Sumas Prairie Road

Eventually we got to no longer be house guests on Hazel. A house was rented on Sumas Prairie Road, in Greendale, just west of Chilliwack. A wonderful little community, with farms lining the roads, growing fruit, raising animals, many dairy farms and the abundance of life. It was a ranch style three bedroom bungalow. It had no basement but there was a small root cellar off the kitchen. The water was hard and sometimes would gush out of the taps in a rusty brownish orange. It didn’t taste great but it was wet.

Sumas Prairie Road was long. It seemed to disappear into the distance to the north where Yale Road took you back into Chilliwack, and disappear to the south, where a string of high peaks walled off the US border to prevent you from seeing America. To the west the descending mountains looked like a giant elephant laying on its side, half sunken into the earth. It was a lovely place, verdant and rich with life, but a long walk to get to anywhere.

We had no table or chairs to sit on to eat at. Father built a makeshift dining set from old two by fours. He fashioned a pair of benches, a table, painted the whole thing yellow and nailed one side of the table to the wall, beneath a large picture window. When seated at the table you could look out at the large chicken coup on one side, the barn that wasn’t ours to use, on the other, and a slat fence in between them, to keep the cows in the pasture, on the other side. Beyond that a creek flowed north to south cutting a line across the property. It came from somewhere beyond the lot and went to somewhere else. A wooden foot bridge traversed the creek so you could journey into the distant fields and pasture beyond and visit with the grazing milk cows, patched with white on black or black on white.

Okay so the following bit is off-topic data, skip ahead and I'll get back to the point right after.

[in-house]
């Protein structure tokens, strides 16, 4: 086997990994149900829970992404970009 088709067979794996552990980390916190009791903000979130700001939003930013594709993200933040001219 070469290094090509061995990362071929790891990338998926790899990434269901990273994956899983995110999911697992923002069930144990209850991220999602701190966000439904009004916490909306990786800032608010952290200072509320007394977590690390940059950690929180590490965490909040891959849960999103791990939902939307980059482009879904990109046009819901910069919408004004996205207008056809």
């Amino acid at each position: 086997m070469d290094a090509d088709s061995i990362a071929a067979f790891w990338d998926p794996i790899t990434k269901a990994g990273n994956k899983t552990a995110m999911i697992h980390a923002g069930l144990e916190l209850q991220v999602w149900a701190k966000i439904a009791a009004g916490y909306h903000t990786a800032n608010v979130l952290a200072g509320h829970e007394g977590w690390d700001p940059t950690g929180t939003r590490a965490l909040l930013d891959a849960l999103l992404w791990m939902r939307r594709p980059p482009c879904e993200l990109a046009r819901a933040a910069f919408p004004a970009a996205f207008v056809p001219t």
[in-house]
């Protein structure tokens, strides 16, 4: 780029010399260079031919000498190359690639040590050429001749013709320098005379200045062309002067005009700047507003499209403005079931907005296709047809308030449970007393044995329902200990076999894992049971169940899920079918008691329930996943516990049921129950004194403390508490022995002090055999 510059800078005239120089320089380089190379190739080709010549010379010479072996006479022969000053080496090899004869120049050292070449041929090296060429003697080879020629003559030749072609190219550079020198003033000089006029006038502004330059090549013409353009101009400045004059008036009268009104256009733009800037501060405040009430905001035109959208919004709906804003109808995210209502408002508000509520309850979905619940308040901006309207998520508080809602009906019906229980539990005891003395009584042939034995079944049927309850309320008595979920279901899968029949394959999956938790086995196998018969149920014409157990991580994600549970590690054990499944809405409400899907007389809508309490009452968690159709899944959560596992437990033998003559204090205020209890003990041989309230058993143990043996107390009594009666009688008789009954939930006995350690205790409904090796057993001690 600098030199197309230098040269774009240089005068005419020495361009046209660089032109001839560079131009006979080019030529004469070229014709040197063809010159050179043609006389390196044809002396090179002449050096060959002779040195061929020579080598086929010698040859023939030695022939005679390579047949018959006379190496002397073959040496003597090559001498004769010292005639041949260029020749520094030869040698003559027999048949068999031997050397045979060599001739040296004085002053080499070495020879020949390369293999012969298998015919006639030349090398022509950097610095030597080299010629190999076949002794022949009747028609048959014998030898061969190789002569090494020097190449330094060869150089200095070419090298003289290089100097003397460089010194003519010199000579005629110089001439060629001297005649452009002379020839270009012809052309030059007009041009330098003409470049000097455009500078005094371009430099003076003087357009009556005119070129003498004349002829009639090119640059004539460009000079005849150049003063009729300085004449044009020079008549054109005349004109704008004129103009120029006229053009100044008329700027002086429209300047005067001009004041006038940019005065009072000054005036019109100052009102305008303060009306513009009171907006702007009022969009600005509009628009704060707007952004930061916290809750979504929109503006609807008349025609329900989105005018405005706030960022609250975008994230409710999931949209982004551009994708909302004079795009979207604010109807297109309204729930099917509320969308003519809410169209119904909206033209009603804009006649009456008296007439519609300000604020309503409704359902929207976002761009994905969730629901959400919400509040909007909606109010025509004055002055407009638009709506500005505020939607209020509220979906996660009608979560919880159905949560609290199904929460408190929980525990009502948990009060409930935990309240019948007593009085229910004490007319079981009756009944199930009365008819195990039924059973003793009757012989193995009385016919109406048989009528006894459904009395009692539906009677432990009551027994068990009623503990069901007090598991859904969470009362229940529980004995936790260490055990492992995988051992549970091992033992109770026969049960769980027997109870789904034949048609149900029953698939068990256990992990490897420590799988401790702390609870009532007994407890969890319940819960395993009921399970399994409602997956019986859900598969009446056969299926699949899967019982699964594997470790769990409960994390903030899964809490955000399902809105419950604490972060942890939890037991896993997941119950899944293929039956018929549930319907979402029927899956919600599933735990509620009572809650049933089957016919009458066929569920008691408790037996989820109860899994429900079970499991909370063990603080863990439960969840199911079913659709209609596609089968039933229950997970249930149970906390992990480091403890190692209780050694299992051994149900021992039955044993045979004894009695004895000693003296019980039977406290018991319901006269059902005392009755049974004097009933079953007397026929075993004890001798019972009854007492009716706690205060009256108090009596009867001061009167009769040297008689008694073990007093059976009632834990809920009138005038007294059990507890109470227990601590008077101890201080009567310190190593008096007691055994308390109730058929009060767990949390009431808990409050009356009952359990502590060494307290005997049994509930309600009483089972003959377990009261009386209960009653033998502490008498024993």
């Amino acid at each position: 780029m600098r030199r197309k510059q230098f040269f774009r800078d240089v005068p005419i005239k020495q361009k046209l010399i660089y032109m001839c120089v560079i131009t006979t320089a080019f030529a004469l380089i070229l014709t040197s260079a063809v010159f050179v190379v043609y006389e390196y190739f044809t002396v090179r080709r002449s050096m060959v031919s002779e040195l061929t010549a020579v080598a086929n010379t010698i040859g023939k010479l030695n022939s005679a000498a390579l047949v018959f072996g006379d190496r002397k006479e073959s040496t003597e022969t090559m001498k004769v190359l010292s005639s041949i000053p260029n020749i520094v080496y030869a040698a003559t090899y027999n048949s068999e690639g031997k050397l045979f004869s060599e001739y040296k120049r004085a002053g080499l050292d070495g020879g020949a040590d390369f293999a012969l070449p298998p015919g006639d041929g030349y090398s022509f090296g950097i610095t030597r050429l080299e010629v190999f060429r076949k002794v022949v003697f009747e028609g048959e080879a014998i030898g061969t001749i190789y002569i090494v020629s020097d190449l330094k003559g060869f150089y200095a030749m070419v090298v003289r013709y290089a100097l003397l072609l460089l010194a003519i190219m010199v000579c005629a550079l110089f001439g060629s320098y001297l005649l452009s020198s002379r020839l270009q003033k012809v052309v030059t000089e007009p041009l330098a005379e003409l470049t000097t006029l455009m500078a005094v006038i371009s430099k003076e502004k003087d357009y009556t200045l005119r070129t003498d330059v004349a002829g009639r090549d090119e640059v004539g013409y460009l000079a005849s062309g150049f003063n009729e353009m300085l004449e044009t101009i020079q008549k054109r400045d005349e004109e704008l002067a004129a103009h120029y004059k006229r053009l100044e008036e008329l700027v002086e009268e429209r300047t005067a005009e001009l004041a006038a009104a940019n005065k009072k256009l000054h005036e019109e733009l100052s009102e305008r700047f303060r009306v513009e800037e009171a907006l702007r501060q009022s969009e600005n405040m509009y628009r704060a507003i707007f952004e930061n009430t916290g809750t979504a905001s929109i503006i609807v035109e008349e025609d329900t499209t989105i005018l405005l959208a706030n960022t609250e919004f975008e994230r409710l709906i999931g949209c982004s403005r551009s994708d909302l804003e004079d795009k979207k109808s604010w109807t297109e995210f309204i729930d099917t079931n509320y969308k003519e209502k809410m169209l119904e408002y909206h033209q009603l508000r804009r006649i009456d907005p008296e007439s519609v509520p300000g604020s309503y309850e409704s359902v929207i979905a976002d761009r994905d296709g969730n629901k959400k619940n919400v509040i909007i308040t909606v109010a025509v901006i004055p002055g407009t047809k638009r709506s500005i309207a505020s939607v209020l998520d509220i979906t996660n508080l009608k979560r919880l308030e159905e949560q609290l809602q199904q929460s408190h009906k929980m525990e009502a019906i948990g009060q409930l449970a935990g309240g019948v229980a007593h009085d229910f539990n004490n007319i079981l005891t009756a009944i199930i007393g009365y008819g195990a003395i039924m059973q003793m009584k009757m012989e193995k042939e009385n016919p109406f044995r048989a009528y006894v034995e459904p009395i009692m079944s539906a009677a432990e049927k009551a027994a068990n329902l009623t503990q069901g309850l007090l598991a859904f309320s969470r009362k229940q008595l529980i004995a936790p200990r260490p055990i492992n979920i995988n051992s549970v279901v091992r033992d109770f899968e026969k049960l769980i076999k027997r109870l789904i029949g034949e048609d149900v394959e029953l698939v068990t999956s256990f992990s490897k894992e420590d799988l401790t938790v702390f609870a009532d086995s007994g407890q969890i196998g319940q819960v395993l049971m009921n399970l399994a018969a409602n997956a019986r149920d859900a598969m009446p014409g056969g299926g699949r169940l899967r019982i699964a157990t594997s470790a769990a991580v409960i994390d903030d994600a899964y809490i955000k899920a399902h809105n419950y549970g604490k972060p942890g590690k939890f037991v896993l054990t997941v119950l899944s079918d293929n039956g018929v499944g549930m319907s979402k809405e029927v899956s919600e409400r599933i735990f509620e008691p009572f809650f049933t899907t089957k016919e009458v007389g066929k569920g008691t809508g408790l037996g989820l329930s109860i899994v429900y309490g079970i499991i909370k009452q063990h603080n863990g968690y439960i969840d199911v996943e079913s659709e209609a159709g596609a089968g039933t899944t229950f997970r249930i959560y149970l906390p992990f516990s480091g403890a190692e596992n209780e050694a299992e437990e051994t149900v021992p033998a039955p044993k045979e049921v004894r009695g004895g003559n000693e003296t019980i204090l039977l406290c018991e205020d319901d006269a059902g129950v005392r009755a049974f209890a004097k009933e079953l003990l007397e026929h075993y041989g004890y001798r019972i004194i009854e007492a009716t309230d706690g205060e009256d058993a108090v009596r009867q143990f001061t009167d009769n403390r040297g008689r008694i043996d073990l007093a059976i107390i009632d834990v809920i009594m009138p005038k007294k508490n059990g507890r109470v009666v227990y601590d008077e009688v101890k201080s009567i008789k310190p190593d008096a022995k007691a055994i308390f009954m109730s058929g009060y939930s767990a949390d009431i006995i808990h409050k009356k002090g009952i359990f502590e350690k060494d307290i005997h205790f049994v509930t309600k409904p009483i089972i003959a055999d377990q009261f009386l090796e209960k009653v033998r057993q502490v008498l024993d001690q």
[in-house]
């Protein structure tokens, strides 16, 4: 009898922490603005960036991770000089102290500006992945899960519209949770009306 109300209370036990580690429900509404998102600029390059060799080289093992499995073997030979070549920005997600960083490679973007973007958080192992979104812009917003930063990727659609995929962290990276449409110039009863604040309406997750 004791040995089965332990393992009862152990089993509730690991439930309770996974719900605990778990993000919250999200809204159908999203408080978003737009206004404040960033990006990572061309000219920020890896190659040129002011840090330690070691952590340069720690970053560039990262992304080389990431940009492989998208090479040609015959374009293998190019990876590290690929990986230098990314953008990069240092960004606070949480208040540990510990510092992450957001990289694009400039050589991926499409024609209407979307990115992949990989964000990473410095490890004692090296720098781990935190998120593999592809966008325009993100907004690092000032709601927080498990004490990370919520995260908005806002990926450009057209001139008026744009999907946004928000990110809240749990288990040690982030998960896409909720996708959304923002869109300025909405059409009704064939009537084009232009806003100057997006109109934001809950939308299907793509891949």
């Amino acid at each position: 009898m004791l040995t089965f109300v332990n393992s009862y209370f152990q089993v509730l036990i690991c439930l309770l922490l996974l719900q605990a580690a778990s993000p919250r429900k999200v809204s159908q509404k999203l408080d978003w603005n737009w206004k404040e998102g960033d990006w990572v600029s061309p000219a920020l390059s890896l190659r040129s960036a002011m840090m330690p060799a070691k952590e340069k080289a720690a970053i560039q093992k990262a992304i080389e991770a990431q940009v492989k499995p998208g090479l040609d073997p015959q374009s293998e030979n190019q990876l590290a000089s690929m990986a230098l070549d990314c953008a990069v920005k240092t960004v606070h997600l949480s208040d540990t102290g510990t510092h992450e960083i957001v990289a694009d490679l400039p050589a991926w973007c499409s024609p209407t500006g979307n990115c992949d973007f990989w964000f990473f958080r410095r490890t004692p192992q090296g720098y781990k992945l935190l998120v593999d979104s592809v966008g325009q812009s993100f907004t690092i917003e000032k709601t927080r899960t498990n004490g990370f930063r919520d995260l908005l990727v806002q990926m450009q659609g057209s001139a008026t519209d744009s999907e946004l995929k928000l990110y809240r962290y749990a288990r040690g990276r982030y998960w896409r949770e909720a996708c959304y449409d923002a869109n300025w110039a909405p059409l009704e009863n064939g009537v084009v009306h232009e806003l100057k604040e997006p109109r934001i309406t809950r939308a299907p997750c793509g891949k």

It was a wonderful place. Three large pear trees guarded the front yard, an apple tree defended the north side and a plum tree grew just outside the door in the back. A large empty lot to the side was to become our truck garden, producing a variety of freshly grown vegetables. It was not like a suburb that we think of today. The houses were spaced far apart and most every section of land was a base for a farming business of one sort or another.

The house is gone now, replaced by a small workshop and parking space for a tractor. The chicken coup is longer gone. It was an old dilapidated thing back when we lived there in 65. I’ll tell you a quick story about it later. The window you see in the center of the house is the bedroom I shared with the Angel Monster. Left of it was the living room, right of it the bathroom and right of that the Evil Sister got her own bedroom (not fair). Still it was kind of idyllic. Life seemed good, at least okay. And one day mother even returned from a long walk down Sumas Prairie Road to the grocery store and brought steak for dinner. It is my first recollection of ever getting to dine on real steak and even though it was a cheap cut, Chuck Steak, it was the most delicious thing. I thought perhaps we had come into some very good fortune, to have beef steak for our dinner. But that wasn’t really the case.

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